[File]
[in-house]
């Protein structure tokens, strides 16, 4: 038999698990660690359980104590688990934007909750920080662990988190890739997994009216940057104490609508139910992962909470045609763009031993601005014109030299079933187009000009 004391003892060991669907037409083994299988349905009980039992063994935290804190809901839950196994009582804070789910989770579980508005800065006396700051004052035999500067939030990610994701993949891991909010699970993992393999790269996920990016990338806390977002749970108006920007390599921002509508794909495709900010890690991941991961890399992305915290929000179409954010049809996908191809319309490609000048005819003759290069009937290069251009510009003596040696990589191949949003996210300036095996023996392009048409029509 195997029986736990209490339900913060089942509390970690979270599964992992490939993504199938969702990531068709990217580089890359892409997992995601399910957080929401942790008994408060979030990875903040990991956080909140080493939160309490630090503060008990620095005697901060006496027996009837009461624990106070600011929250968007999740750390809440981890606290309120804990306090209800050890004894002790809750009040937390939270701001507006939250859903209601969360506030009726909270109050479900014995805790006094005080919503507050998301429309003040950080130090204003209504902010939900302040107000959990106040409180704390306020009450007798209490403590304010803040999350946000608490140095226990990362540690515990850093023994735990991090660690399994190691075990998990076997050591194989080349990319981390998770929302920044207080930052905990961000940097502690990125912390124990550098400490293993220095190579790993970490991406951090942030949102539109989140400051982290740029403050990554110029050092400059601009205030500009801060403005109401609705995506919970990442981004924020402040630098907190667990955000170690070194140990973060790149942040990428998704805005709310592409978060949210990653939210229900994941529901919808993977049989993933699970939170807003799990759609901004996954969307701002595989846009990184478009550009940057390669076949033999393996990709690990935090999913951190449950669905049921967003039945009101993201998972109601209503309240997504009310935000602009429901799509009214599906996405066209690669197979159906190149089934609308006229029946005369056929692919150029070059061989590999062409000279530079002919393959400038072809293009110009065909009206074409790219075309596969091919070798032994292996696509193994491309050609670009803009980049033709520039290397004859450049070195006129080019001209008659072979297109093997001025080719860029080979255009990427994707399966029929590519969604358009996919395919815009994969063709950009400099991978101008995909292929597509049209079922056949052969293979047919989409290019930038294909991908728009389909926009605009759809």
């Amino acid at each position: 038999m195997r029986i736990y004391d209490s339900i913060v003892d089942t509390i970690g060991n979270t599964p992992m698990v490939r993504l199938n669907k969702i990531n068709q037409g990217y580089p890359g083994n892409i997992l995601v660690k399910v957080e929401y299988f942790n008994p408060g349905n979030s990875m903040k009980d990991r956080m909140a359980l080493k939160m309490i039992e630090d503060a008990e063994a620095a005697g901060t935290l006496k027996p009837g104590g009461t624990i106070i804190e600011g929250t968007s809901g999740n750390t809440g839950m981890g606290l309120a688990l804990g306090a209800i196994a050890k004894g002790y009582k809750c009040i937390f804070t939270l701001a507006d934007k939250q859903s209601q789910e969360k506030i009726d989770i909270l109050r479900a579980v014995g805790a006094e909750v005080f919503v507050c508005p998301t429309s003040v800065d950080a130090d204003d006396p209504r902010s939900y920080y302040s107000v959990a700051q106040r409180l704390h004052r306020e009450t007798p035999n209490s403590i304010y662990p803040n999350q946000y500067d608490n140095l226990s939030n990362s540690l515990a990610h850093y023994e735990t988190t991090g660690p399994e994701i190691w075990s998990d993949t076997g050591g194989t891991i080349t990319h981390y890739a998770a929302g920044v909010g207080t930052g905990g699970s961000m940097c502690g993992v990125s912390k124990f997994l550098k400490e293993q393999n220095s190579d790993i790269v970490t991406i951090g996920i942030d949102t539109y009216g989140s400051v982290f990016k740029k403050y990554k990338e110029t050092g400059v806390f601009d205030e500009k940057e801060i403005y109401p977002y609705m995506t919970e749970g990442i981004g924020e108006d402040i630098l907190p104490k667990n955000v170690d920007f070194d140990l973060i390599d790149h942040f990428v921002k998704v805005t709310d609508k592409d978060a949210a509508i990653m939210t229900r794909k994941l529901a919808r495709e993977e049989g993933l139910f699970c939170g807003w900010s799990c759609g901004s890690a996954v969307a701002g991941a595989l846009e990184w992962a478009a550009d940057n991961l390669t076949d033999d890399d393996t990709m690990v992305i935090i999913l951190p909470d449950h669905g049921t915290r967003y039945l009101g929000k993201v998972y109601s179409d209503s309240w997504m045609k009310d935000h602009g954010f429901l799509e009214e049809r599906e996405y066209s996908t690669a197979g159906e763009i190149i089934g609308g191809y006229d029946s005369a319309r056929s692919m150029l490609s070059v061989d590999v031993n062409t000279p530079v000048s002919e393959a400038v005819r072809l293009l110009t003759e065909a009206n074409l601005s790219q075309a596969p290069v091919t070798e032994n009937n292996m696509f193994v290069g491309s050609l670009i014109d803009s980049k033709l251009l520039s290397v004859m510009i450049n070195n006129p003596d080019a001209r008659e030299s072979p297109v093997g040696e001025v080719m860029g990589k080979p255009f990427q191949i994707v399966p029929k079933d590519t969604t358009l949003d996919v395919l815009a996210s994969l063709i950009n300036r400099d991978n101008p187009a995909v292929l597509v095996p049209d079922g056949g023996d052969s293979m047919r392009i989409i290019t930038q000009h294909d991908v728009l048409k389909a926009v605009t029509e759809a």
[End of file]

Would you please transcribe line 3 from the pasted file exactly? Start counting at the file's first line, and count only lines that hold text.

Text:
């Amino acid at each position: 038999m195997r029986i736990y004391d209490s339900i913060v003892d089942t509390i970690g060991n979270t599964p992992m698990v490939r993504l199938n669907k969702i990531n068709q037409g990217y580089p890359g083994n892409i997992l995601v660690k399910v957080e929401y299988f942790n008994p408060g349905n979030s990875m903040k009980d990991r956080m909140a359980l080493k939160m309490i039992e630090d503060a008990e063994a620095a005697g901060t935290l006496k027996p009837g104590g009461t624990i106070i804190e600011g929250t968007s809901g999740n750390t809440g839950m981890g606290l309120a688990l804990g306090a209800i196994a050890k004894g002790y009582k809750c009040i937390f804070t939270l701001a507006d934007k939250q859903s209601q789910e969360k506030i009726d989770i909270l109050r479900a579980v014995g805790a006094e909750v005080f919503v507050c508005p998301t429309s003040v800065d950080a130090d204003d006396p209504r902010s939900y920080y302040s107000v959990a700051q106040r409180l704390h004052r306020e009450t007798p035999n209490s403590i304010y662990p803040n999350q946000y500067d608490n140095l226990s939030n990362s540690l515990a990610h850093y023994e735990t988190t991090g660690p399994e994701i190691w075990s998990d993949t076997g050591g194989t891991i080349t990319h981390y890739a998770a929302g920044v909010g207080t930052g905990g699970s961000m940097c502690g993992v990125s912390k124990f997994l550098k400490e293993q393999n220095s190579d790993i790269v970490t991406i951090g996920i942030d949102t539109y009216g989140s400051v982290f990016k740029k403050y990554k990338e110029t050092g400059v806390f601009d205030e500009k940057e801060i403005y109401p977002y609705m995506t919970e749970g990442i981004g924020e108006d402040i630098l907190p104490k667990n955000v170690d920007f070194d140990l973060i390599d790149h942040f990428v921002k998704v805005t709310d609508k592409d978060a949210a509508i990653m939210t229900r794909k994941l529901a919808r495709e993977e049989g993933l139910f699970c939170g807003w900010s799990c759609g901004s890690a996954v969307a701002g991941a595989l846009e990184w992962a478009a550009d940057n991961l390669t076949d033999d890399d393996t990709m690990v992305i935090i999913l951190p909470d449950h669905g049921t915290r967003y039945l009101g929000k993201v998972y109601s179409d209503s309240w997504m045609k009310d935000h602009g954010f429901l799509e009214e049809r599906e996405y066209s996908t690669a197979g159906e763009i190149i089934g609308g191809y006229d029946s005369a319309r056929s692919m150029l490609s070059v061989d590999v031993n062409t000279p530079v000048s002919e393959a400038v005819r072809l293009l110009t003759e065909a009206n074409l601005s790219q075309a596969p290069v091919t070798e032994n009937n292996m696509f193994v290069g491309s050609l670009i014109d803009s980049k033709l251009l520039s290397v004859m510009i450049n070195n006129p003596d080019a001209r008659e030299s072979p297109v093997g040696e001025v080719m860029g990589k080979p255009f990427q191949i994707v399966p029929k079933d590519t969604t358009l949003d996919v395919l815009a996210s994969l063709i950009n300036r400099d991978n101008p187009a995909v292929l597509v095996p049209d079922g056949g023996d052969s293979m047919r392009i989409i290019t930038q000009h294909d991908v728009l048409k389909a926009v605009t029509e759809a």